Herbs, Dill



Dill (Anethum graveolens),  a member of the celery family, is a bright, grassy herb with hints of citrus, anise, and caraway and is common in eastern European cuisine. It is also referred to as “dill weed”

It has long, slender, fern-like aromatic leaves, similar to fennel leaves. Aside from fresh, the seeds (or fruits) are sold as a spice and famously known as an ingredient in pickling marinades.

Dill is a perfect, bright accompaniment to soups, egg dishes, fish, chicken, vegetables, or anything with a light sauce. It is common to see dill in cold, bound deli salads.

Recommended Storage

The recommended optimum storage temperature is 32° – 40°F. Their leaves are delicate, you don’t want to allow them to freeze, but keep them as cold as possible. Keep them covered, they are susceptible to wilting when allowed to dehydrate. With the exception of oregano and basil, we recommend you store all herbs in the coldest part of your cooler. The temperature fluctuates from the front to the back of the cooler due to the location of the cooling unit and frequency of the door being opened. Download our PDF for more cooler storage hints.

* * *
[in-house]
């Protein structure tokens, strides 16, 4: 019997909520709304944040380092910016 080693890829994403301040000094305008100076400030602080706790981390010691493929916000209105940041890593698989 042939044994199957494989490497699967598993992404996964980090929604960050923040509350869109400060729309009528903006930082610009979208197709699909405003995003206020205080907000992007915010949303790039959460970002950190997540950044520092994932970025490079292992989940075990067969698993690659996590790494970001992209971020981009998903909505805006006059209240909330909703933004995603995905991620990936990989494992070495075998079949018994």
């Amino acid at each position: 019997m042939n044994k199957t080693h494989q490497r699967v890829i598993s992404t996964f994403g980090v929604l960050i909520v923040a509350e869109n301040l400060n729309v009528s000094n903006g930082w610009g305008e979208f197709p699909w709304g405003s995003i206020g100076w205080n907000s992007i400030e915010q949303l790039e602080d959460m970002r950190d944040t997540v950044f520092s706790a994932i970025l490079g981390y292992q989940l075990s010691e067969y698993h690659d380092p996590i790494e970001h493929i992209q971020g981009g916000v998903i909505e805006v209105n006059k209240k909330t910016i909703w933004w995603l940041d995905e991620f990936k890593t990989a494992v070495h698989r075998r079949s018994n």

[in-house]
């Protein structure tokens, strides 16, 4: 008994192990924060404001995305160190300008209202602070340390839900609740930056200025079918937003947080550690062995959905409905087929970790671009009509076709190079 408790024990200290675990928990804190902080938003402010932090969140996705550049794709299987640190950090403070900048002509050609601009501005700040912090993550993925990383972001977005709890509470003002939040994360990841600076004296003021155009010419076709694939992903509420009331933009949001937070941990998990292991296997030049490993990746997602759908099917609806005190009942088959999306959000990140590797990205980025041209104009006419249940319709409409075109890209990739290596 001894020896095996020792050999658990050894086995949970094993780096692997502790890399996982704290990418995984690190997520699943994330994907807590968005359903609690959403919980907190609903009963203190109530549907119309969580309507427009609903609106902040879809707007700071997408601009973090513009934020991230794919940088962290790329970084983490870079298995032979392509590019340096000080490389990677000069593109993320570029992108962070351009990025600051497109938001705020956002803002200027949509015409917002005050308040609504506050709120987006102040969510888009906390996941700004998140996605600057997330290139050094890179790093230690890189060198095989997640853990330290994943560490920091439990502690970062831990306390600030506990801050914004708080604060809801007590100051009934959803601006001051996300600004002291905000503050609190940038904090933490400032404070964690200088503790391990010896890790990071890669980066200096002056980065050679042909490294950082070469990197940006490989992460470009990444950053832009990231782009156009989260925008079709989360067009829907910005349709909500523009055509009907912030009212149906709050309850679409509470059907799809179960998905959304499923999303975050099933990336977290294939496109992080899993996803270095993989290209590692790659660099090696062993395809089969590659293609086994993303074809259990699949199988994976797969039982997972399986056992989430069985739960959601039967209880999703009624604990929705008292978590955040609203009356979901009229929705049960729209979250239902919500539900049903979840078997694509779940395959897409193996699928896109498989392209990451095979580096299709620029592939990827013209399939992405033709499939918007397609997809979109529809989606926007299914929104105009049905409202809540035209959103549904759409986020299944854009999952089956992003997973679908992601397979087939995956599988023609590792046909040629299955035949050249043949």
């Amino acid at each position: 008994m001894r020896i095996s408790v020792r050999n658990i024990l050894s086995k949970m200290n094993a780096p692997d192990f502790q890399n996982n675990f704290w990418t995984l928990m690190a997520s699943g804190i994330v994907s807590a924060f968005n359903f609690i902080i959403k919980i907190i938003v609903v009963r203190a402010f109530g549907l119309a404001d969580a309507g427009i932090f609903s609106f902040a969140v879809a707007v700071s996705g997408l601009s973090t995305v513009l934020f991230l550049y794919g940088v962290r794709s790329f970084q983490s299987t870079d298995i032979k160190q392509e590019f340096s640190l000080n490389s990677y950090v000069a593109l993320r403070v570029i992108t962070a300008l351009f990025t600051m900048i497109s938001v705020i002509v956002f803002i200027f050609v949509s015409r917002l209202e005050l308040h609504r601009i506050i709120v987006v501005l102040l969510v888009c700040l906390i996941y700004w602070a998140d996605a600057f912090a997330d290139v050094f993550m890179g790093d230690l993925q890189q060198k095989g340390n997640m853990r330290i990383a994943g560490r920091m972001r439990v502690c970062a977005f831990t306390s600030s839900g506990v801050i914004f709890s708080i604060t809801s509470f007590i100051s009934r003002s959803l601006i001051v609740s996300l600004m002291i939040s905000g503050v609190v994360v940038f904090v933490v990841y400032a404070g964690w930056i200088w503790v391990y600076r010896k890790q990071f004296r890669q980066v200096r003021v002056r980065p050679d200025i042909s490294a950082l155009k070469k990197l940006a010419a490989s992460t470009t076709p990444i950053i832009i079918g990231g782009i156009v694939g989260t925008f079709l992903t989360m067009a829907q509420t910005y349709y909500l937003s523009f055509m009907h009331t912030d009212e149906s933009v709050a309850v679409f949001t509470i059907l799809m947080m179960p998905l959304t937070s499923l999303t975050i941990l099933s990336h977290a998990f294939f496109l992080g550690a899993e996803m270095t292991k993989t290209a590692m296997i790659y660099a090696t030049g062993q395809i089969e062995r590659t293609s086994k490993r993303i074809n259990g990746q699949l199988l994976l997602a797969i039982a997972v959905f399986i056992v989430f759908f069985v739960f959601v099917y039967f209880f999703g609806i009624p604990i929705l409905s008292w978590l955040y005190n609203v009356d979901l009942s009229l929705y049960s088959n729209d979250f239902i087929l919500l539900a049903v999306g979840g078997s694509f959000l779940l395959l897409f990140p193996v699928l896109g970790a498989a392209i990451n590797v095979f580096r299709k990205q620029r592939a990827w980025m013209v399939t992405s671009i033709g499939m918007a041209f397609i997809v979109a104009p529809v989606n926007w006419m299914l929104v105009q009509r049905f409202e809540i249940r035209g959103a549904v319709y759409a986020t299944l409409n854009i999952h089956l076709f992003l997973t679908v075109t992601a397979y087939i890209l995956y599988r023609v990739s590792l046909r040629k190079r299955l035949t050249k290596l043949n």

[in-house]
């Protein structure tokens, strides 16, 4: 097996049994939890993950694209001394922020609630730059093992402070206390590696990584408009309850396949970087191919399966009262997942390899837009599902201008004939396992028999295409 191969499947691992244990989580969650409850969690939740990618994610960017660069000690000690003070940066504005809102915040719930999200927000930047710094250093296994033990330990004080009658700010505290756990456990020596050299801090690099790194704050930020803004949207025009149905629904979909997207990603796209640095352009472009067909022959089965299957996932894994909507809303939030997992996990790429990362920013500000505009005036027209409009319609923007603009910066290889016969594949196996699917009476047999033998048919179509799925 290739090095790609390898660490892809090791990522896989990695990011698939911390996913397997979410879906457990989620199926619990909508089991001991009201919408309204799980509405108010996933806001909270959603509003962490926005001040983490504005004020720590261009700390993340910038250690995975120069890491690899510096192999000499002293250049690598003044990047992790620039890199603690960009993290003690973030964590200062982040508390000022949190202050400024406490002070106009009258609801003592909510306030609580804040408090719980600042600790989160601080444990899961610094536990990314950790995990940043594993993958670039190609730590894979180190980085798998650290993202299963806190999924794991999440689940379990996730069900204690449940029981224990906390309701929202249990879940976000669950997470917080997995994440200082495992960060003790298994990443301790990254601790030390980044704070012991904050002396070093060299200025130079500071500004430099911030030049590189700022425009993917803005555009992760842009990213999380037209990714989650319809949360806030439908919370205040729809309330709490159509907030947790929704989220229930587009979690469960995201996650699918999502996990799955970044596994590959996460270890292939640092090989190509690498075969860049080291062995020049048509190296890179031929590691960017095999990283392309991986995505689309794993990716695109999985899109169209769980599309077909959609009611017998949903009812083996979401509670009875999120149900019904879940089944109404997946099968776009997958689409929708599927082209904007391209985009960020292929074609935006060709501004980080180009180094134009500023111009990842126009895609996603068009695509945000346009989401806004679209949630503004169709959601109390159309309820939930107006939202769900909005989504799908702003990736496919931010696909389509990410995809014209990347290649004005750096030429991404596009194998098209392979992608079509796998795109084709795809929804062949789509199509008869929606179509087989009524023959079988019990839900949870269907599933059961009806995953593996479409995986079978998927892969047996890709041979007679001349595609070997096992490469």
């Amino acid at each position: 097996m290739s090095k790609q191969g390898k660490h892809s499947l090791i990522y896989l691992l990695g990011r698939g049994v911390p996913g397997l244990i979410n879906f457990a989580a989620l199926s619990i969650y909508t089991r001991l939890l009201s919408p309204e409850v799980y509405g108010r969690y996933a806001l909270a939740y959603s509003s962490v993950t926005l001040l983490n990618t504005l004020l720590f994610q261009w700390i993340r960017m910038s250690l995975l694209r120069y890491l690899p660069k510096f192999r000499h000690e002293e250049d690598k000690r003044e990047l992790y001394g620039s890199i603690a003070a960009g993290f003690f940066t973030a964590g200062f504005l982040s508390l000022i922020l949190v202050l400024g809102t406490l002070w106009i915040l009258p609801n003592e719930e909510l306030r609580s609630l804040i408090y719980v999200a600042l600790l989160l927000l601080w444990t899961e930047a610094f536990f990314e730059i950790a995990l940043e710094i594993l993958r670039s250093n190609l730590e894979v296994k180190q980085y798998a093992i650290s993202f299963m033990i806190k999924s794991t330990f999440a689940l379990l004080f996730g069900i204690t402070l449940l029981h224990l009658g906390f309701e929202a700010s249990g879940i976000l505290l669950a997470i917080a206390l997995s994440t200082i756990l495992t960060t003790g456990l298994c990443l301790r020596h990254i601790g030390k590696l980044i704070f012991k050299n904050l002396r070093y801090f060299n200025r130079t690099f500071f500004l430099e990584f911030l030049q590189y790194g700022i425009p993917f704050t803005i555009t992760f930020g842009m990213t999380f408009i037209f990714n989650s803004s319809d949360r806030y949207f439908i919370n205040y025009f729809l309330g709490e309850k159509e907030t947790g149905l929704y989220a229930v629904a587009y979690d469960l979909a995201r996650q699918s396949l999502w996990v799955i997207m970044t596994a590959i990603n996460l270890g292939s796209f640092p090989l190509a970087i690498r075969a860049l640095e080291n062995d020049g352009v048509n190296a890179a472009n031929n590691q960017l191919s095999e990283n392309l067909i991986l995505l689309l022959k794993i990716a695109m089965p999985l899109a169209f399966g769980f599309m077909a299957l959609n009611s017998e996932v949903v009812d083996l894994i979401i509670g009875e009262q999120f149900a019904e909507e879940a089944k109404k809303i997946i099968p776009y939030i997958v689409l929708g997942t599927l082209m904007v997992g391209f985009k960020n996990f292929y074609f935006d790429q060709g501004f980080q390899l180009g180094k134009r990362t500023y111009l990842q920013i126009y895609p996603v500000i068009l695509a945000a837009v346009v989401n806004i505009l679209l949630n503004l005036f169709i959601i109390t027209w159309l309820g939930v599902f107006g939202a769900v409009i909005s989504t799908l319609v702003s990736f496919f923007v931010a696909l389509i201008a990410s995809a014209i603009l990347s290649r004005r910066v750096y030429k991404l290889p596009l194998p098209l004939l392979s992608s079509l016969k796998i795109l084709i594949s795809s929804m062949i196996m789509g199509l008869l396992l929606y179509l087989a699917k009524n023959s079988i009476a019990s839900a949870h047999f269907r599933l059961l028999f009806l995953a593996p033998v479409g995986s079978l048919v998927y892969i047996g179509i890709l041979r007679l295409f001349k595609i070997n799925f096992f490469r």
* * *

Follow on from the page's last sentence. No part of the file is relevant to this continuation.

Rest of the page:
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Let's take a minute and talk about the basics of bright, herbaceous, springtime herbs in this episode of Produce 101: Herbs

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